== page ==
Tyler Cowen

That is the new Michael Walzer book, with the subtitle Secular Revolutions and Religious Counterrevolutions.  The stated paradox is fairly simple, yet worthy of sustained attention:

Why have the leaders and militants of secular liberation not been able to consolidate their achievement and reproduce themselves in successive generations?  Over the past several decades, Indian intellectuals and academics have been debating this question in its local version: “Why is it,” one of them asks, “that the Nehruvian vision of a secular India failed to take hold?”

Other cases considered include Israel, Palestine, and Algeria, as well as the Middle East more generally.  Walzer doesn’t much try to answer his own question, but this book is very stimulating and worth the short amount of time it takes to read it.  I would modify the paradox however: I see various European nations which do consolidate and maintain largely secular nationalist movements.  How about Denmark or France?  If you find those examples troublesome, try Serbia or for that Vietnam or China.  There may be a more general issue of morphing, above and beyond the religious vs. secular issue.

United States fact of the day

by on March 6, 2015 at 11:04 am in Data Source, History | Permalink

Percentage of annual net electricity generation by renewables in 1948: 32

Percentage of annual net electricity generation by renewables in 2005: 11

The main difference of course is the fall in the relative import of hydroelectric power.

By the way, those numbers are read off a graph and thus are approximate.  They are from p.67 of Mara Prentiss, Energy Revolution: The Physics and the Promise of Efficient Technology, new and noteworthy from The Belknap Press of Harvard University Press, recommended.

Friday assorted links

by on March 6, 2015 at 8:05 am in Uncategorized | Permalink

1. Ross Douthat on King v. Burwell.

2. The most American headline ever?

3. Japan may legalize noisy children.

4. David Brooks on the continuing importance of education.

5. Vincent van Gogh’s reds have been turning white.

Jean Pisani-Ferry makes a few good arguments, this is the most interesting:

…an exit would force European policymakers to formalize their so-far unwritten and even unspecified rules for divorce. Beyond broad principles of international law – for example, that what matters for deciding an asset’s post-divorce currency denomination are the law governing the underlying contract and the corresponding jurisdiction – there are no agreed rules for deciding how conversion into a new currency would be carried out. A Grexit would force these rules to be defined, therefore making it clear what a euro is worth, depending on where it is held, by whom, and in what form. Indeed this would not only make the break-up risk more imaginable; it would also make it much more concrete.

The entire piece is here.  File under “The End of Creative Ambiguity.”  That file is growing larger all the time.

That is a new paper (pdf) by Xianchi Dai and Ayelet Fishbach,the abstract is here:

The proposed model suggests that desire depends on the length of nonconsumption of a good and the presence of salient alternatives, and that desire is at least partially constructed. In the absence of salient alternatives, a longer nonconsumption period results in stronger desire for the unconsumed good. However, in the presence of salient alternatives, individuals infer that they have developed new tastes, and thus a longer nonconsumption period results in a weaker desire for the unconsumed good. Five studies support this model across nonconsumption of various  goods: food from home when attending college (study 1); chametz food during the Passover holiday (study 2); social media (i.e., abstaining from Facebook; study 3); and cultural foods (i.e., forgoing Japanese food, study 4; and Thai food, study 5). We discuss implications of our findings for when and how the experience of desire is constructed and situationally determined.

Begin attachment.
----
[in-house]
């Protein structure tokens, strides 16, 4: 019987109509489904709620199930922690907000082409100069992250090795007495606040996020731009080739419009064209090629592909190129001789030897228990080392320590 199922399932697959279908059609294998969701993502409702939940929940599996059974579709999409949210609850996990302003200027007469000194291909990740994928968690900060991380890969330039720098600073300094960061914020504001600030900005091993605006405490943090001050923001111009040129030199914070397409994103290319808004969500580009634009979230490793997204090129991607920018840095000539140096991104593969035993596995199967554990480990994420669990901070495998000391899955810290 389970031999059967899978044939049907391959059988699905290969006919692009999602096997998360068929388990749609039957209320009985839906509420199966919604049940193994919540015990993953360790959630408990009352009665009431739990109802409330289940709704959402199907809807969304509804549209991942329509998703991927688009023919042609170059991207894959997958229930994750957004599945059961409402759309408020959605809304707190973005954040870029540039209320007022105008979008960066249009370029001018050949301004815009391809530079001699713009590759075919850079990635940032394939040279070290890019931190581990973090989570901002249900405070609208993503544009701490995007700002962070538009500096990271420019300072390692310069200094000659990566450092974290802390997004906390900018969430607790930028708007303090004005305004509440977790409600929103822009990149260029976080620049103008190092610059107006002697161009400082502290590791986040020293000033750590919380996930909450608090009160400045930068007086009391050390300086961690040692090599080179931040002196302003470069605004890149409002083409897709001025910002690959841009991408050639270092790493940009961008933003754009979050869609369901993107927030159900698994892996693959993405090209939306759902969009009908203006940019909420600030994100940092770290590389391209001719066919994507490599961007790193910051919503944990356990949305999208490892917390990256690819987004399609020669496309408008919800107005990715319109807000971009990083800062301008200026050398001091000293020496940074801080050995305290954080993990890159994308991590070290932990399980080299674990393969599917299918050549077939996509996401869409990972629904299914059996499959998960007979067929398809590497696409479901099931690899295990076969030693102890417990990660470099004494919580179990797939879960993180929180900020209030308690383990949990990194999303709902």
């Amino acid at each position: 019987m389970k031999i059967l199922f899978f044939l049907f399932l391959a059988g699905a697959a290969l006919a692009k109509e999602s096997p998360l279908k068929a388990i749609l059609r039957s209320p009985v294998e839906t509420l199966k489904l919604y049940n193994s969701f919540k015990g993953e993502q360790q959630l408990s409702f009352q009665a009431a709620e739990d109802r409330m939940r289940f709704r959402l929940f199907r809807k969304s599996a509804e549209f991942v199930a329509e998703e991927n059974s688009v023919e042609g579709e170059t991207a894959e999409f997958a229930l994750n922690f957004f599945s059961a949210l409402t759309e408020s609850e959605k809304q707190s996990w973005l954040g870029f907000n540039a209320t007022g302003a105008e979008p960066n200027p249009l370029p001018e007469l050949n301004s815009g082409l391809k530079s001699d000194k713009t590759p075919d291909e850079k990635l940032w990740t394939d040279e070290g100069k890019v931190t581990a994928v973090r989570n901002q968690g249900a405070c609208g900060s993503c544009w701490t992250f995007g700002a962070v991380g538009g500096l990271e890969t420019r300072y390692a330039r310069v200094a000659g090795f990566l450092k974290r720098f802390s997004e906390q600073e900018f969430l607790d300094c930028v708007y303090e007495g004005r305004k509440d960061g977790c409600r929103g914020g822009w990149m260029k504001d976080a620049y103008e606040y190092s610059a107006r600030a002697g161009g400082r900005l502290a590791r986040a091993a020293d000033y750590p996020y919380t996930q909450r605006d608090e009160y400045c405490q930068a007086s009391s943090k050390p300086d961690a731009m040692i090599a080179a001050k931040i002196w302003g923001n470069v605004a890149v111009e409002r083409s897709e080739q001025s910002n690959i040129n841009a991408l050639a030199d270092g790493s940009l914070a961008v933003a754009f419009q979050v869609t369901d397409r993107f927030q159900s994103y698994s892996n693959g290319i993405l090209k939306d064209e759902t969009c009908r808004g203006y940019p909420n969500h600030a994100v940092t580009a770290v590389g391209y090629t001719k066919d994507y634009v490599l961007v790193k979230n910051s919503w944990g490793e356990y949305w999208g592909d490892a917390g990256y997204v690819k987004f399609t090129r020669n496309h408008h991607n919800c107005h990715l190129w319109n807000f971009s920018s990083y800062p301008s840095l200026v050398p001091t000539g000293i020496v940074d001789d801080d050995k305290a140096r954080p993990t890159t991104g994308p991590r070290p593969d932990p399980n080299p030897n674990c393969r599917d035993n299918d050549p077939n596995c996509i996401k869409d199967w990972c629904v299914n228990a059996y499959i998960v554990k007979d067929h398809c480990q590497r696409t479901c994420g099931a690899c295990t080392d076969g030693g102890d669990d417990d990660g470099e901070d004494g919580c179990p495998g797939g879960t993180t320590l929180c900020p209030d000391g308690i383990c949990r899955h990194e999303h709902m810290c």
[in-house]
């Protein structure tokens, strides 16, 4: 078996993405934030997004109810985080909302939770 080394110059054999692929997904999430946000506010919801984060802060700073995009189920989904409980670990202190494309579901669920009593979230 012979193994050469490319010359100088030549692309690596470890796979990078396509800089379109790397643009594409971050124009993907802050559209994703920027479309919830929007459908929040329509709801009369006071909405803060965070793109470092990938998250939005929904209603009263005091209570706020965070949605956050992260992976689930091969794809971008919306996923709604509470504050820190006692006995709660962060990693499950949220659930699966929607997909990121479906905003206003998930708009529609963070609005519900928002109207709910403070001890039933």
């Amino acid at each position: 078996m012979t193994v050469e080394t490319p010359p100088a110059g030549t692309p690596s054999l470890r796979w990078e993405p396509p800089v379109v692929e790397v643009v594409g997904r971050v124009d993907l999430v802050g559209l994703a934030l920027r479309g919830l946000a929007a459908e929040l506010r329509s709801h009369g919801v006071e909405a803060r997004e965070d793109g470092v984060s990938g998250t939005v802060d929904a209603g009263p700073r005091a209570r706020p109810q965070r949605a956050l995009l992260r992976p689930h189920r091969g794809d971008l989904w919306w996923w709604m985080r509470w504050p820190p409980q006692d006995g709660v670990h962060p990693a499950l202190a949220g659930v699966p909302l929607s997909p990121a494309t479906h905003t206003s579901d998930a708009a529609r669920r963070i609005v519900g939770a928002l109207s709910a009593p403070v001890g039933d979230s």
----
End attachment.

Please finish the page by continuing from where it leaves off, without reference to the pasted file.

The copyright on Mein Kampf is running out in 2016, so what will Germany do?  Here is the latest:

The Institut für Zeitgeschichte got the call, and apparently their critical edition should be available already shortly after the copyright runs out, in January 2016. In Die Zeit they report on some of the details — including that the two-volume edition might extend to 2000 pages, some 780 of actual text and the rest taken up largely by the up to 5000 explanatory notes.

That is from Literary Saloon.

Thursday assorted links

by on March 5, 2015 at 11:58 am in Uncategorized | Permalink

1. More on why greater unionization won’t make much of a dent in inequality.

2. What happens when you crash the Ivy League for four years without registering?

3. The professionalization of fourth grade sports.

4. How standards of living have evolved over time, the real stuff.

5. Thomas Edsall on Larry Summers and populism.

6. Who gets the Sweet Briar endowment?

7. New data on what finger length might mean.

8. Ryan Decker is taking a job at the Fed.

Paul E. Smaldino and Joshua M. Epstein have a new paper, note they are not responsible for my blog post heading, they called it “Social conformity despite individual preferences for distinctiveness.”  The abstract is here:

We demonstrate that individual behaviours directed at the attainment of distinctiveness can in fact produce complete social conformity. We thus offer an unexpected generative mechanism for this central social phenomenon. Specifically, we establish that agents who have fixed needs to be distinct and adapt their positions to achieve distinctiveness goals, can nevertheless self-organize to a limiting state of absolute conformity. This seemingly paradoxical result is deduced formally from a small number of natural assumptions and is then explored at length computationally. Interesting departures from this conformity equilibrium are also possible, including divergence in positions. The effect of extremist minorities on these dynamics is discussed. A simple extension is then introduced, which allows the model to generate and maintain social diversity, including multimodal distinctiveness distributions. The paper contributes formal definitions, analytical deductions and counterintuitive findings to the literature on individual distinctiveness and social conformity.